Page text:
3. Discuss Personal Goals
    The most successful partners share common goals. If one partner’s objective is to make money with a genre piece and the other dreams of creating literature, expect friction. I suppose the partners might agree that their diverging goals will be complementary, but head-butting may be unavoidable.
  4. Describe the Writing Process
    Will one partner write out the story in narrative form, and the other flesh out scenes and dialogue? Will you draft chapters and trade them for comments? Some writers work well brainstorming together; others prefer a silent room. How often and how will you meet?
  5. Set Ground Rules for Critiques
    How will you give and receive criticism and comments? Some partners handle bluntness and sarcasm without missing a beat, but most require a gentler touch. The longer you work together, the easier it gets. Remember your partner’s criticism may be a gift; she cares enough to help make the work better.
  6. Set Realistic Deadlines
    Expect the project to take at least twice as long as planned.
  7. Specify Ownership
    Unless you agree otherwise, all partners own equal shares in jointly-created work. Plus each partner has the power to sell or license the work without the other partner’s consent (although income must be shared). Yes, a partner who contributes 5% gets an equal share UNLESS you agree otherwise. Put your ownership percentages in writing. Agree that no partner may sell, license, or transfer any interest in the project without the consent of the other partner. Register the copyright under all names, or the pen name, or all of the above.
  8. Allocate Income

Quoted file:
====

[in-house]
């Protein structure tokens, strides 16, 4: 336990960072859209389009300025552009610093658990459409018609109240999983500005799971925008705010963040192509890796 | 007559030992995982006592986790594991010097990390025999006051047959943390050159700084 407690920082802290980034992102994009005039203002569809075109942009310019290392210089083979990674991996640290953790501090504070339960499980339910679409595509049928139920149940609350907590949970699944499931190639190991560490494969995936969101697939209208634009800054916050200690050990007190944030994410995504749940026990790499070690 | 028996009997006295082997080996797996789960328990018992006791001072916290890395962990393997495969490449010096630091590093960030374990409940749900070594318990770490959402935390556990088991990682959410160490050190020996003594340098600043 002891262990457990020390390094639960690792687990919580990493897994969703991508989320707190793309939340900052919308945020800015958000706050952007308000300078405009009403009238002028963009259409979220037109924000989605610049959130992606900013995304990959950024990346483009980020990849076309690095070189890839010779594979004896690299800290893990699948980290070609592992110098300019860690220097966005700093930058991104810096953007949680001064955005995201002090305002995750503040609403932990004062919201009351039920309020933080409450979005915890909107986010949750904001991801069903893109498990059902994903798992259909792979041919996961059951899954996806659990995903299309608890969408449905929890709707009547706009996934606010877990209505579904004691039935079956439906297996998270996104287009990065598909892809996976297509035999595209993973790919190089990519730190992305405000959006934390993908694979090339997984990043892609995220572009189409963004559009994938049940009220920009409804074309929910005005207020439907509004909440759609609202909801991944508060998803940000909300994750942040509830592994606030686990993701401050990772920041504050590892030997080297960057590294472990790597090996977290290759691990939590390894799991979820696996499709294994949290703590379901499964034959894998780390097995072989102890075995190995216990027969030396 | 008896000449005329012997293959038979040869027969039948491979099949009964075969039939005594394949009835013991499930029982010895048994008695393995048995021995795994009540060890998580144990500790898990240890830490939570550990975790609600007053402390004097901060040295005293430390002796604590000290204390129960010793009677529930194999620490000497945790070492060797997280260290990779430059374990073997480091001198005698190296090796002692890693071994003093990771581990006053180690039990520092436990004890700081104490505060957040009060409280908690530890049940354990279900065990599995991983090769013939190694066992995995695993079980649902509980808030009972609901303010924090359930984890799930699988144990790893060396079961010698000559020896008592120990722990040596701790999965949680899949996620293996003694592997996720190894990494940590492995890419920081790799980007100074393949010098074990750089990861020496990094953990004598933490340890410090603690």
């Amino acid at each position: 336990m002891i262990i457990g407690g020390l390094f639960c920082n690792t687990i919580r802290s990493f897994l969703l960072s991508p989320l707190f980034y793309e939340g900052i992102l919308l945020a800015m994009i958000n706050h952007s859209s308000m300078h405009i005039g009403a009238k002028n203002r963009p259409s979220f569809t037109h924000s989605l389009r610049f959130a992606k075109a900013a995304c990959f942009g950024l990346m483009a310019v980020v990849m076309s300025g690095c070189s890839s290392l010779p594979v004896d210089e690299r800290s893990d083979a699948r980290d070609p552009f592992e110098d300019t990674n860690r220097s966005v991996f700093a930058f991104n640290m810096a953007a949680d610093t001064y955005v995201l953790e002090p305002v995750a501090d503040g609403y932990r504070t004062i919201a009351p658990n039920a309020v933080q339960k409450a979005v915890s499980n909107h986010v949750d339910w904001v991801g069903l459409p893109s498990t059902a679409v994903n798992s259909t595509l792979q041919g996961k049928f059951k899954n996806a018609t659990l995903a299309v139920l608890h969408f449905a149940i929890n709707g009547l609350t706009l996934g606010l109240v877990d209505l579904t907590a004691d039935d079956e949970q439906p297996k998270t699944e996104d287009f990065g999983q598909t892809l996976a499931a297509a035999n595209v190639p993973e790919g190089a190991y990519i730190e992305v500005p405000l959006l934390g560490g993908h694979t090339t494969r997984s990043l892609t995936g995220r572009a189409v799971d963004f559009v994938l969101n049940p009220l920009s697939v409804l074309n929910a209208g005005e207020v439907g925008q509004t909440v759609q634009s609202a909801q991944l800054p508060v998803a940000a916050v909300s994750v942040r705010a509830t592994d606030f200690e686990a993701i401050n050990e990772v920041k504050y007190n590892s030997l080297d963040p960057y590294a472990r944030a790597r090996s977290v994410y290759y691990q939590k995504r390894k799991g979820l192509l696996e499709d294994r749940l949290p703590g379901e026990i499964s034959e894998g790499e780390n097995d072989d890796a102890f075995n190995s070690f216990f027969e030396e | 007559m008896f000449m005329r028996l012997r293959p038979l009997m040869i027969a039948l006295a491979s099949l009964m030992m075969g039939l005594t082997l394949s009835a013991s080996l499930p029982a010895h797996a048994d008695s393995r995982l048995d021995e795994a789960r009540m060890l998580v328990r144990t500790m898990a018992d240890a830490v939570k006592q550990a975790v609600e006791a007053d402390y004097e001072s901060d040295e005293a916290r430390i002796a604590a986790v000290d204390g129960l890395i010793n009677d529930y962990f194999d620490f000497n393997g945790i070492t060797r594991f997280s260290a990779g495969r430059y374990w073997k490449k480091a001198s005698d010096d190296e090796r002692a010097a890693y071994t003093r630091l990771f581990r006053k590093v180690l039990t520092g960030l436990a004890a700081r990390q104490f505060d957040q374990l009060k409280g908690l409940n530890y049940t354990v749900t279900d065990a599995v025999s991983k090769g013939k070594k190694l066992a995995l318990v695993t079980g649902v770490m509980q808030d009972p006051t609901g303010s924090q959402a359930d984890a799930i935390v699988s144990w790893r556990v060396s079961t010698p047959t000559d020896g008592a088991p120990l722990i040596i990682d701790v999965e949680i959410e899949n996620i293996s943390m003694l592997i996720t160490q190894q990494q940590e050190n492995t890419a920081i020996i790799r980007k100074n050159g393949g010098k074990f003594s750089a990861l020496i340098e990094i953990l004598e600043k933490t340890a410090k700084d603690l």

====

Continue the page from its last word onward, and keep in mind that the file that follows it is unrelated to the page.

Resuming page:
I recommend the partner who had the original idea own the majority interest, even if it is a token amount (51%/49% split). That little bit saves resentment later. If one partner handles readings and conferences that partner should keep a larger portion of sales made at the events.
  9. Decide on Credits
    Will both names appear on the work and in what order? Will credits be listed as A and B, A with B, or A as told to B? Will you use a pen name?
  10. Deal With Expenses
    If one partner pays for research, editing, design, and marketing, does that partner recoup expenses before income is shared? If income never covers expenses, does the other partner kick in his share?
  11. Assign Non-Writing Tasks
    Who will engage editors and designers, negotiate contracts, handle interviews, and manage social media? Assign tasks. Don’t take the shortcut of saying responsibilities will be shared equally. It never happens. People gravitate to the tasks they do better, and unpleasant work will be left undone.
  12. Plan for Conflict
    You will have disagreements. View them as a sign that something is not working in the manuscript. Listen to each other. Let go of your ego, and look at the problem a new way, your partner’s way. If you cannot agree, decide up front who gets the final say. If the project was one partner’s idea, typically that partner decides. Or pick a third party trusted by both sides.
  13. No Door Slamming